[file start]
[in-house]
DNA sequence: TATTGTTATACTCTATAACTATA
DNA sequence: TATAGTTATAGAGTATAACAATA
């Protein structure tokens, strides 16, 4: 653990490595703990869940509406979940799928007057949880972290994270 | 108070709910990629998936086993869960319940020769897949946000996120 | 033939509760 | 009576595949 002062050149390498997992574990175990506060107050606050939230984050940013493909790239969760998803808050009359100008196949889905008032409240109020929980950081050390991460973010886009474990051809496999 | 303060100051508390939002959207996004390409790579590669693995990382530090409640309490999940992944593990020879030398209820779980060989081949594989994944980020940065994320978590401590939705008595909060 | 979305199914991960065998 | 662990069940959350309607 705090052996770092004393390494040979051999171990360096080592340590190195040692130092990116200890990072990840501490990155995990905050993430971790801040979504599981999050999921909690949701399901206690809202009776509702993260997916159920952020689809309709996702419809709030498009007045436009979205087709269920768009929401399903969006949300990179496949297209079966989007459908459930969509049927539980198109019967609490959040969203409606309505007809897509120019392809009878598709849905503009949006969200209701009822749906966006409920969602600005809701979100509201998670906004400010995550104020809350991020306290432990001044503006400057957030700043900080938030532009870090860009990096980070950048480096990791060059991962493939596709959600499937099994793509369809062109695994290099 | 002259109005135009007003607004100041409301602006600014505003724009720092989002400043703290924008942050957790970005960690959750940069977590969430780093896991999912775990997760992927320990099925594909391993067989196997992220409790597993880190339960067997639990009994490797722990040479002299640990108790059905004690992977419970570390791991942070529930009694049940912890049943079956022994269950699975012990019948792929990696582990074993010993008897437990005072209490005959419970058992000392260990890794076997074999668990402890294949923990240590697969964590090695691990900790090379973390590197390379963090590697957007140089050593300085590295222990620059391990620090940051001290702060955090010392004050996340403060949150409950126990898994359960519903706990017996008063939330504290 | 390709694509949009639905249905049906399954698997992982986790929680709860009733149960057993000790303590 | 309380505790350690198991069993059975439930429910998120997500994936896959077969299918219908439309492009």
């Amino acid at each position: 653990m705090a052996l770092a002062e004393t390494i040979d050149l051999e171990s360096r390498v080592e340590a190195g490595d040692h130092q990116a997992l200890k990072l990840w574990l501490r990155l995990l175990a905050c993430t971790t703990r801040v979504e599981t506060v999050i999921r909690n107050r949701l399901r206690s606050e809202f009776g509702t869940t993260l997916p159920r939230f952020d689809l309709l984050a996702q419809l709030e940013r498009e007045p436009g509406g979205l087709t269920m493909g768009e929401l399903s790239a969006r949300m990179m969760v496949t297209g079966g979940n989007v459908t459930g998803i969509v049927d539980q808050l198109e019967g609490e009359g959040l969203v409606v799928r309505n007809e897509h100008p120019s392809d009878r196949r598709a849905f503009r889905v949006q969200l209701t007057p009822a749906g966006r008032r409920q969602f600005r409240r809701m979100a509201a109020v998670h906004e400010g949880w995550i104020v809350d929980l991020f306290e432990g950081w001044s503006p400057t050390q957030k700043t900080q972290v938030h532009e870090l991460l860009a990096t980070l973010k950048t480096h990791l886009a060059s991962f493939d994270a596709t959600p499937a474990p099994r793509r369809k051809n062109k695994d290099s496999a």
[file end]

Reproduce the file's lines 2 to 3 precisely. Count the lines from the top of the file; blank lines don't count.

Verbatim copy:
DNA sequence: TATTGTTATACTCTATAACTATA
DNA sequence: TATAGTTATAGAGTATAACAATA